Insomnia is defined as a disorder that makes it difficult to fall asleep and stay asleep. Transient insomnia usually lasts one week or more while acute insomnia can last one month or longer. There are several causes of insomnia such as diet, lack of activity, illness, medication and hormonal fluctuations.

Hormonal induced insomnia affects millions of women especially those who are going through perimenopause and menopause, but can occur at any age past puberty. The two main hormones responsible for insomnia are estrogen and progesterone. When either of the hormones becomes deficient or excessive in the body it can make it difficult to get a good night’s sleep.

Causes of Hormone Induced Insomnia Menstruation

  • Perimenopause
  • Menopause
  • Pregnancy
  • Poor diet
  • Lack of exercise
  • Too much exercise
  • Stress
  • Adrenal fatigue

These causes all result in causing a hormonal imbalance. Insomnia can make the hormonal imbalance worse because the body cannot get the proper rest it needs to regulate hormones properly.

Treatment Options for Hormone Induced Insomnia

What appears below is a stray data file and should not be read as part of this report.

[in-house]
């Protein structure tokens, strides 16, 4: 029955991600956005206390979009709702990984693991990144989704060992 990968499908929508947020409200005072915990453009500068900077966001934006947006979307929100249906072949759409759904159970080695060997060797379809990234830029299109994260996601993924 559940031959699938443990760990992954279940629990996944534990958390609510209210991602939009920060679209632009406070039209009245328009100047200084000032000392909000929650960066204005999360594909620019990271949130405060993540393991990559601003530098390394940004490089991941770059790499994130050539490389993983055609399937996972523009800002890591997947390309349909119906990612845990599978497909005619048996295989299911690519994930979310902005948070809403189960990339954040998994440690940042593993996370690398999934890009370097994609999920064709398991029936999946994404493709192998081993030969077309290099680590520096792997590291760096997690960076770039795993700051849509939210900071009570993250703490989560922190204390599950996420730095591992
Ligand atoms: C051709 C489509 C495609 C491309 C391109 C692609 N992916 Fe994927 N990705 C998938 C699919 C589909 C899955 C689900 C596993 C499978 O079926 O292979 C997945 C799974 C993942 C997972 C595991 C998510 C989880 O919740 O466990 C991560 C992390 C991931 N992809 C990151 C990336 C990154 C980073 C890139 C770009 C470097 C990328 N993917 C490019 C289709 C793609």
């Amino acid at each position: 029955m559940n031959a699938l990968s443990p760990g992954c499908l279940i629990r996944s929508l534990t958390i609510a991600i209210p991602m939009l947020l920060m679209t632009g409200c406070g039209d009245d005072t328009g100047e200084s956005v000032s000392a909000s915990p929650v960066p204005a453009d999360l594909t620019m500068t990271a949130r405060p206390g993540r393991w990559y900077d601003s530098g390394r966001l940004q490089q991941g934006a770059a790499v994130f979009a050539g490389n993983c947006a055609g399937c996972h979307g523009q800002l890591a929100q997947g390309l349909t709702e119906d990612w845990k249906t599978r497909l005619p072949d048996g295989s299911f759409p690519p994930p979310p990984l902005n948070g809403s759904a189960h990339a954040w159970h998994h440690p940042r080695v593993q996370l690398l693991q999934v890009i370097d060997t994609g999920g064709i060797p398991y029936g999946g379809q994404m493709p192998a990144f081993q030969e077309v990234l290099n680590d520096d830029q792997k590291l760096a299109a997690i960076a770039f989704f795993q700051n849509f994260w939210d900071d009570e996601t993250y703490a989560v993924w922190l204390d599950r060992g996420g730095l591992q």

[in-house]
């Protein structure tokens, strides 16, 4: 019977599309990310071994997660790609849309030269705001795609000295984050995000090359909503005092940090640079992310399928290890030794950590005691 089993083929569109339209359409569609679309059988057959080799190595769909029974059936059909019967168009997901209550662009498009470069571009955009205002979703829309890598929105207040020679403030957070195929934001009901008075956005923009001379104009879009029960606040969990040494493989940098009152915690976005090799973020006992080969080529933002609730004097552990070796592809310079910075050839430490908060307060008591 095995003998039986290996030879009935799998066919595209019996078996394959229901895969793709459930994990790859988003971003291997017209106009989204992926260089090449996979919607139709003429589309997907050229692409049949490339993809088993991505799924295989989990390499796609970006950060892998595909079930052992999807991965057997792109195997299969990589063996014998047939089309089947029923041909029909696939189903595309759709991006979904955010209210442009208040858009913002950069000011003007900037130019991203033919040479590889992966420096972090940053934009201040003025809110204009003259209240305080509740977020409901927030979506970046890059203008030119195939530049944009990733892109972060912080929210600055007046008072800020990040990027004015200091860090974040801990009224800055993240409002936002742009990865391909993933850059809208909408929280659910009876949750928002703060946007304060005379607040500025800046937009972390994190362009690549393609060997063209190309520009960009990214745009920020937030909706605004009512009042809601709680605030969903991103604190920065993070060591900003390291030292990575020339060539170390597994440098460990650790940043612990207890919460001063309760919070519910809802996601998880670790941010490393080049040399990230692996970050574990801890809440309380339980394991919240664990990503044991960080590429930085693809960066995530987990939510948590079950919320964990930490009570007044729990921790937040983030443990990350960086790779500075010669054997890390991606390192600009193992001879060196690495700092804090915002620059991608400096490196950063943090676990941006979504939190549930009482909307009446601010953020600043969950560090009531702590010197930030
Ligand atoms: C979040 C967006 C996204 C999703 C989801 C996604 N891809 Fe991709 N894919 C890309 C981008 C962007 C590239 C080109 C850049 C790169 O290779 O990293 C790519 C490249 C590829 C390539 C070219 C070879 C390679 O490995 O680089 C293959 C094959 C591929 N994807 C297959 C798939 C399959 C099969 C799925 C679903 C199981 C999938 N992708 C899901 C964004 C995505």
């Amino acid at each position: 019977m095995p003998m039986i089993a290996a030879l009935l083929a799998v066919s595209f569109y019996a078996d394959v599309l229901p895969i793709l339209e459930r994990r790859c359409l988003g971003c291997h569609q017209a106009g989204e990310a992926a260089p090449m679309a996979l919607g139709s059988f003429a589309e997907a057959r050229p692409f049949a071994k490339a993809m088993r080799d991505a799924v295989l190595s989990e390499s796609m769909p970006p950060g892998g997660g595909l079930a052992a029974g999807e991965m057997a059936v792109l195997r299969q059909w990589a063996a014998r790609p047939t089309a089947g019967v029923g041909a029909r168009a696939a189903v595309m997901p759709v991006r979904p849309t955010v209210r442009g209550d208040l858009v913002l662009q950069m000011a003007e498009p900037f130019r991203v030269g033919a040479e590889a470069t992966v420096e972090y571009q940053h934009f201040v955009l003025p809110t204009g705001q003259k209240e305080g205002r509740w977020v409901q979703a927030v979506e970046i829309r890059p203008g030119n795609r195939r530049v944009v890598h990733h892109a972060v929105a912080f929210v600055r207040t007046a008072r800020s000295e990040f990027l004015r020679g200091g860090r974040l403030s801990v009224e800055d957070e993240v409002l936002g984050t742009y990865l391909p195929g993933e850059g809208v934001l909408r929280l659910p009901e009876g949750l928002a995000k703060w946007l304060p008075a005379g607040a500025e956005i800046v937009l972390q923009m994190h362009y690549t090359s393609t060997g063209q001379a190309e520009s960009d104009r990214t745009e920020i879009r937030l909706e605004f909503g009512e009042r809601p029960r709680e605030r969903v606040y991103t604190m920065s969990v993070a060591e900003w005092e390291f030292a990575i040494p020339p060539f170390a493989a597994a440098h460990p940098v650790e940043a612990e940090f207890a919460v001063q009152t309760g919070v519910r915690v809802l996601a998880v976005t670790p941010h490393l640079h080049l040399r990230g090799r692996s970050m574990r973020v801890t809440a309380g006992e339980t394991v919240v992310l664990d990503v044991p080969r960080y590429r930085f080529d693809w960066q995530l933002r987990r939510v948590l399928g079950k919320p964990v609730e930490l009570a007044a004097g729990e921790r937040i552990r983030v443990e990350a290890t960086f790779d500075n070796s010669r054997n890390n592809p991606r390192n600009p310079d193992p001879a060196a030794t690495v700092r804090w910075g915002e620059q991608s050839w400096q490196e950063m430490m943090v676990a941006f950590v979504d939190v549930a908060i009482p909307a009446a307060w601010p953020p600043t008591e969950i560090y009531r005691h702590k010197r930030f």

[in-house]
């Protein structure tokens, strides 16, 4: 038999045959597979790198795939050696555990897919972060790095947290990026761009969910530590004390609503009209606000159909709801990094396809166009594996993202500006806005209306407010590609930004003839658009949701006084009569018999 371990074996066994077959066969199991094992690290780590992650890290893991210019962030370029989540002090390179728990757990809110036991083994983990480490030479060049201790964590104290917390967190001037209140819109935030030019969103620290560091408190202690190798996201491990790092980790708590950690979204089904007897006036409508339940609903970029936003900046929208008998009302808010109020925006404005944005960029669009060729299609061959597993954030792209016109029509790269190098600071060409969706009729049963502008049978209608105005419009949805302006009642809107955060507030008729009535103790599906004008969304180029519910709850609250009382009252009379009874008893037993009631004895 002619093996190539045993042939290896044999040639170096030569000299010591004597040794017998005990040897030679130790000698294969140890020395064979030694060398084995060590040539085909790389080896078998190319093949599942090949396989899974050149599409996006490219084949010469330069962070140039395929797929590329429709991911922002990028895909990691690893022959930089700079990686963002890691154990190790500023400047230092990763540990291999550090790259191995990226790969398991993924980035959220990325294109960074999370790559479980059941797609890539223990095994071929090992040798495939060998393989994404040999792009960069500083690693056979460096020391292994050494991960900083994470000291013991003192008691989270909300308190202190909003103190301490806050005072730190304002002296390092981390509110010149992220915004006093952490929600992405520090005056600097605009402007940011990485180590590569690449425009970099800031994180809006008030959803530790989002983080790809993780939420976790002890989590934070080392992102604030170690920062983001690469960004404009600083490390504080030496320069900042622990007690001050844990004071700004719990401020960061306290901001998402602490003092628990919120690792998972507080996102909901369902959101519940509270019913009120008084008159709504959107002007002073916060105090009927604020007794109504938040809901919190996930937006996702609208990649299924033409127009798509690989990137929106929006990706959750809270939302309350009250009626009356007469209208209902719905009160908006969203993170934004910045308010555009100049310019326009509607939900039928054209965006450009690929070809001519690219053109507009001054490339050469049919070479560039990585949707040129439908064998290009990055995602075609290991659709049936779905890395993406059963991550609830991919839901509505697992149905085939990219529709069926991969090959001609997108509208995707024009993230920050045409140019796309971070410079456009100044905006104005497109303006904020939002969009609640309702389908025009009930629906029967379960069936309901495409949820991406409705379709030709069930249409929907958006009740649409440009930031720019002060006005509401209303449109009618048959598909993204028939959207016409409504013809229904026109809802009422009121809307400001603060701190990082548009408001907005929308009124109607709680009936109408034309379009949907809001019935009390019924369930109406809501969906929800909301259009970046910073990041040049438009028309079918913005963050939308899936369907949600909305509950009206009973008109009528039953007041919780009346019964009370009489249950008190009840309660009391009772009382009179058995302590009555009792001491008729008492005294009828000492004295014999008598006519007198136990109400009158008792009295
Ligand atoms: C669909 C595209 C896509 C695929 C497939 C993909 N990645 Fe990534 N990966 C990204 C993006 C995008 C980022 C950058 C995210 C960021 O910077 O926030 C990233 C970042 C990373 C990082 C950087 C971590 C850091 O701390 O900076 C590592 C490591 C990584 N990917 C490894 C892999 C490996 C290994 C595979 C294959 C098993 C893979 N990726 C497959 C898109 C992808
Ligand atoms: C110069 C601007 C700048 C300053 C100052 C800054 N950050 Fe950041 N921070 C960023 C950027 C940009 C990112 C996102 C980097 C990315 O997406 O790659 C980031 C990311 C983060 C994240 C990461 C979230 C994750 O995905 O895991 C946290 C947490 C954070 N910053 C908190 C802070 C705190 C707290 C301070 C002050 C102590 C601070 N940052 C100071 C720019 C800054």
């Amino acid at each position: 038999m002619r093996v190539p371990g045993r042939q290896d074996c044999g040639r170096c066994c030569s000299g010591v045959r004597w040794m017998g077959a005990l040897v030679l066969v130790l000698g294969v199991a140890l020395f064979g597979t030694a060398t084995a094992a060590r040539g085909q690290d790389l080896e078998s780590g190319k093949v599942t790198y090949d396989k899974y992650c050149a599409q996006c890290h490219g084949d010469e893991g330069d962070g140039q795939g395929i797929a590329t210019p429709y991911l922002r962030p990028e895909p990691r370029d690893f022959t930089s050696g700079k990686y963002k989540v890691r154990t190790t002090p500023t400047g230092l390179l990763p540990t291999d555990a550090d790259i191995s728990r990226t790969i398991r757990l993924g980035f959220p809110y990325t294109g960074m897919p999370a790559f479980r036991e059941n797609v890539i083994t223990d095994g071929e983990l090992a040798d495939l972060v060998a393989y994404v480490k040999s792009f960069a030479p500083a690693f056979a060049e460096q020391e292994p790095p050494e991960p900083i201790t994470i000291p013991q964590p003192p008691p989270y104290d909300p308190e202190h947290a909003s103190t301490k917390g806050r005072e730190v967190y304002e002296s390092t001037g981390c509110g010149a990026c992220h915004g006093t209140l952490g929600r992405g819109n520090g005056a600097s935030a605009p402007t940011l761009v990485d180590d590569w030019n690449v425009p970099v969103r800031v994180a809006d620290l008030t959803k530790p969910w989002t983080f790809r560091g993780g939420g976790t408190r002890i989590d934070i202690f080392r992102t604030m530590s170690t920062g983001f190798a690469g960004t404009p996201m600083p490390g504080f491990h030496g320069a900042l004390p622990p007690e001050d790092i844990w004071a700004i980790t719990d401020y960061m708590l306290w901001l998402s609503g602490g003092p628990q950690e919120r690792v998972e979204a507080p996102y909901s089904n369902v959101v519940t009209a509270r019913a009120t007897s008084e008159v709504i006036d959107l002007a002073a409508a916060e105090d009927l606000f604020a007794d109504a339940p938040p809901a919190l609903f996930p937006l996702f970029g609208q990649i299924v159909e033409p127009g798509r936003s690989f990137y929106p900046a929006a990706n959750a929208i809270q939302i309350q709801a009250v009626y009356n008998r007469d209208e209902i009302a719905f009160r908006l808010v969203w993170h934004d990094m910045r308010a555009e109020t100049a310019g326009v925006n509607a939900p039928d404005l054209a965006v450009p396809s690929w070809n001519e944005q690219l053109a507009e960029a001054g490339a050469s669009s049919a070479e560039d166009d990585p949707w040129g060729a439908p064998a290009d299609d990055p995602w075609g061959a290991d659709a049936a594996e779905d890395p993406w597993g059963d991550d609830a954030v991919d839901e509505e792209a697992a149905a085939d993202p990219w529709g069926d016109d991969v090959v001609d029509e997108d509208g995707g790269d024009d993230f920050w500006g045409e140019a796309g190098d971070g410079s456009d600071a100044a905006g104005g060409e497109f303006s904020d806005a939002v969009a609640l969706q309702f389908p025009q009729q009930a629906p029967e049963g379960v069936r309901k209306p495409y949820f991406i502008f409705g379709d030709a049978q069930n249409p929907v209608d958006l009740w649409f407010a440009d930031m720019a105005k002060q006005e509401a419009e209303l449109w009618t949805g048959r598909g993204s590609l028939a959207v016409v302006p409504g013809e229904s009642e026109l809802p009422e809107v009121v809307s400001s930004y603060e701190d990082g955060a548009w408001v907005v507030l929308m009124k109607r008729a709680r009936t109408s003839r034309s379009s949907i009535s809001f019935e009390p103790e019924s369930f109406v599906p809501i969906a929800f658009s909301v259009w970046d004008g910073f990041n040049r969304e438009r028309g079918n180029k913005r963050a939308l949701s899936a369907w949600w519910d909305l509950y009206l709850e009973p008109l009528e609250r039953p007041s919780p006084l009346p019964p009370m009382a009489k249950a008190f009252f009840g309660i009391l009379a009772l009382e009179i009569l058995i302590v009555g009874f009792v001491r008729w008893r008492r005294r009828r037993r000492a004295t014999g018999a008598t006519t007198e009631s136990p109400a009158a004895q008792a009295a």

Women who have been suffering from insomnia for over a week or who battle frequent bouts of sleeplessness should see their health care provider immediately. Insomnia could be a sign of a serious health problem and should not be ignored.

Treatment options usually start out with an adjustment to diet, exercise and schedule. People should avoid overstimulation at night such as caffeinated beverages, exercise, and watching television. All of these activities can stimulate the mind and body making it difficult to sleep. Exercise should be done in the morning or the day at least three times per week for 30 minutes or more. A diet consisting of 5-6 small meals with a serving of vegetables, fruit, and lean protein will provide proper nutrition and help the body self-regulate hormone production.

A consistent bedtime ritual and schedule should be established to help set the body’s internal clock. Sleep experts recommend reading a book with the lights dimmed as a way to train the body and de-stress.

Should these non-medicated options fail there is hormonal therapy that has proven to be effective. A doctor can prescribe a low dosage birth control pill or injections of estrogen, progesterone or both.